Issue: Can a motion to dismiss under Fed. R. Civ. P. 12(b)(6) stand if a judge believes that actual proof of the alleged facts is improbable?
|Area of Law:||Litigation & Procedure|
|Keywords:||Motion to dismiss; Improbable facts; Review|
|Cited Cases:||550 U.S. 544; 421 F.3d 96; 448 F.3d 518|
|Cited Statutes:||Fed. R. Civ. P. 12(b)(6)|
A court may limit damages awarded based on the comparative negligence statute, Wis. Stat. § 895.045. The statute provides:
(1) Comparative negligence. Contributory negligence does not bar recovery in an action by any person or the person’s legal representative to recover damages for negligence resulting in death or in injury to person or property, if that negligence was not greater than the negligence of the person against whom recovery is sought, but any damages allowed shall be diminished in the proportion to the amount of negligence attributed to the person recovering. The negligence of the plaintiff shall be measured separately against the negligence of each person found to be causally negligent. The liability of each person found to be causally negligent whose percentage of causal negligence is less than 51% is limited to the percentage of the total causal negligence attributed to that person. A person found to be causally negligent whose percentage of causal negligence is 51% or more shall be jointly and severally liable for the damages allowed.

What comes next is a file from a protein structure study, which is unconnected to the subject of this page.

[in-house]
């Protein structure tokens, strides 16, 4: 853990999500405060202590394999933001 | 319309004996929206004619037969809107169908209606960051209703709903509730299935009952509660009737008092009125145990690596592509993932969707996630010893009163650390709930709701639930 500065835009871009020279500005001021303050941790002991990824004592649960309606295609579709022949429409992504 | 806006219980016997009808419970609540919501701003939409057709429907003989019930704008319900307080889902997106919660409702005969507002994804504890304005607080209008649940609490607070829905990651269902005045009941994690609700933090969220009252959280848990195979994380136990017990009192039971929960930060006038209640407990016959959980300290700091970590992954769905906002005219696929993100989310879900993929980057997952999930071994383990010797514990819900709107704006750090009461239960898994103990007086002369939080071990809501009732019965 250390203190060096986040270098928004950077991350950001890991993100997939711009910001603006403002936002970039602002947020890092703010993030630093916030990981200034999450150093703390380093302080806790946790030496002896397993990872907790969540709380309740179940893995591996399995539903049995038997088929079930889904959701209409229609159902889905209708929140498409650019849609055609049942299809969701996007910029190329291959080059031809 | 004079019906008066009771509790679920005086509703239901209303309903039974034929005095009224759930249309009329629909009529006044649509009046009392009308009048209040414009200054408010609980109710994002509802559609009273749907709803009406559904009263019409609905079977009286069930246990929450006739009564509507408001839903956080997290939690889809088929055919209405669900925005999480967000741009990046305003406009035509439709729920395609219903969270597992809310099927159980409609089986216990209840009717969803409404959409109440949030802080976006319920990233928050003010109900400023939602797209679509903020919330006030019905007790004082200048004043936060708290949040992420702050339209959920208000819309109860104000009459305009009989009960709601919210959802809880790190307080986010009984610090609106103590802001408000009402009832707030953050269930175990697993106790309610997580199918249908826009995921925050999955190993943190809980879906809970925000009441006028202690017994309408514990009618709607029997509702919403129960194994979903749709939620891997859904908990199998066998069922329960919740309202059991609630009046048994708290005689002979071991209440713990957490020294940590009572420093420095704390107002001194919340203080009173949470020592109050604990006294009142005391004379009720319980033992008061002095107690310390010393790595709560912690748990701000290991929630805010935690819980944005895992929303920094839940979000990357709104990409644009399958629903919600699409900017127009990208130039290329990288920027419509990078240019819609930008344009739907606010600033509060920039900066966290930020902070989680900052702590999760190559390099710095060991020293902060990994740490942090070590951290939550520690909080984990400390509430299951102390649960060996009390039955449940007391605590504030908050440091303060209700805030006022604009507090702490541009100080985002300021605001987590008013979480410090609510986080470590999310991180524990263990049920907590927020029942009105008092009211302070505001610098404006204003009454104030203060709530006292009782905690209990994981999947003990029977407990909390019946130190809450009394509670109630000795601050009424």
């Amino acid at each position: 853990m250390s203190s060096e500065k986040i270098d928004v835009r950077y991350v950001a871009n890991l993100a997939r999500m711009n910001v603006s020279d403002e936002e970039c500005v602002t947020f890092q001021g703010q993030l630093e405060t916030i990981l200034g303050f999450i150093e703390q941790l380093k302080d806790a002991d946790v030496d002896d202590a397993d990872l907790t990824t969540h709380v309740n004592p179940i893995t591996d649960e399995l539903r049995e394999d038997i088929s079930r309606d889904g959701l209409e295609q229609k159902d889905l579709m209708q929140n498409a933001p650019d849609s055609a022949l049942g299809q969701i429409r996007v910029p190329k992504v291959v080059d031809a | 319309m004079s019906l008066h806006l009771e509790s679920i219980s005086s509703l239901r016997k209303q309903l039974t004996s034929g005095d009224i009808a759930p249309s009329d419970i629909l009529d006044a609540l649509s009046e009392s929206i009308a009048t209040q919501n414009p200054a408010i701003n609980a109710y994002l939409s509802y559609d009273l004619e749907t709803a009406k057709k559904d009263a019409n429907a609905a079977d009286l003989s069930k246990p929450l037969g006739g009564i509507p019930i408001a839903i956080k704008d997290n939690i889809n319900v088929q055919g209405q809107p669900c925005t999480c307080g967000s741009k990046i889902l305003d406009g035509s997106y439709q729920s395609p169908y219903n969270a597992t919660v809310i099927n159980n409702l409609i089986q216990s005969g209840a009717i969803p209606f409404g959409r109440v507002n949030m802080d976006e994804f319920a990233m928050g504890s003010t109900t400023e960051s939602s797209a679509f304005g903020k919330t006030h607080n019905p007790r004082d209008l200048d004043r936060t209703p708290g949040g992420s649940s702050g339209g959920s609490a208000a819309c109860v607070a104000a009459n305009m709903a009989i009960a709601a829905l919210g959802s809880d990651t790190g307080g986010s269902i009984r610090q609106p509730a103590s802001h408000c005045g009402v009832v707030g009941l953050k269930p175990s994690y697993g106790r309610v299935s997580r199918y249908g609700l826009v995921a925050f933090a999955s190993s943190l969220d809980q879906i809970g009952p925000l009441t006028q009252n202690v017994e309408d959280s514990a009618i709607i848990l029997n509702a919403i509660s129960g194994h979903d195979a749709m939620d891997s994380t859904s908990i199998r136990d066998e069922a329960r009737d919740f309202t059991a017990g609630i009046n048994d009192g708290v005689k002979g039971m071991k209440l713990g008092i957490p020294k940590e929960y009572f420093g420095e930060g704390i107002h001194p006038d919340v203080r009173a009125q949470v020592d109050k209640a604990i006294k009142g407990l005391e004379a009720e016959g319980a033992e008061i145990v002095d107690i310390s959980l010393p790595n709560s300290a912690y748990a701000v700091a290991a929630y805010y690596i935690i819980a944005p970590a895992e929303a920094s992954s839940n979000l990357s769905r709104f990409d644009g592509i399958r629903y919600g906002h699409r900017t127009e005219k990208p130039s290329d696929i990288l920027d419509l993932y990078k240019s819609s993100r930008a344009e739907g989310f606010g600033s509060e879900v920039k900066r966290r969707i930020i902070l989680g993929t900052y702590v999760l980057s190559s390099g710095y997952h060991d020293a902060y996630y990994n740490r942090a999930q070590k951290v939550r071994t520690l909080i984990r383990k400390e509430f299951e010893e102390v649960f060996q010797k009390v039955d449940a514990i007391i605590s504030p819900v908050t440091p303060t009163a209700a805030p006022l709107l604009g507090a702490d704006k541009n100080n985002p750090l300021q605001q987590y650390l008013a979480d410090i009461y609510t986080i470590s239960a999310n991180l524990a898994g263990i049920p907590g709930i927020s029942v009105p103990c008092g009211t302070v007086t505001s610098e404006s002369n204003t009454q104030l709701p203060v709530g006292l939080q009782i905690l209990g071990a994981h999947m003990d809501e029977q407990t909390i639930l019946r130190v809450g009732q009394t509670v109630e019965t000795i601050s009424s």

(2) Concerted action. Notwithstanding sub. (1) , if 2 or more parties act in accordance with a common scheme or plan, those parties are jointly and severally liable for all damages resulting from that action, except as provided in s. 895.85(5) .
Wis. Stat. § 895.045.
The rule, applied in employer-employee situations is summarized in a leading comparative negligence treatise, as follows:
When negligence is apportioned in the presence of […]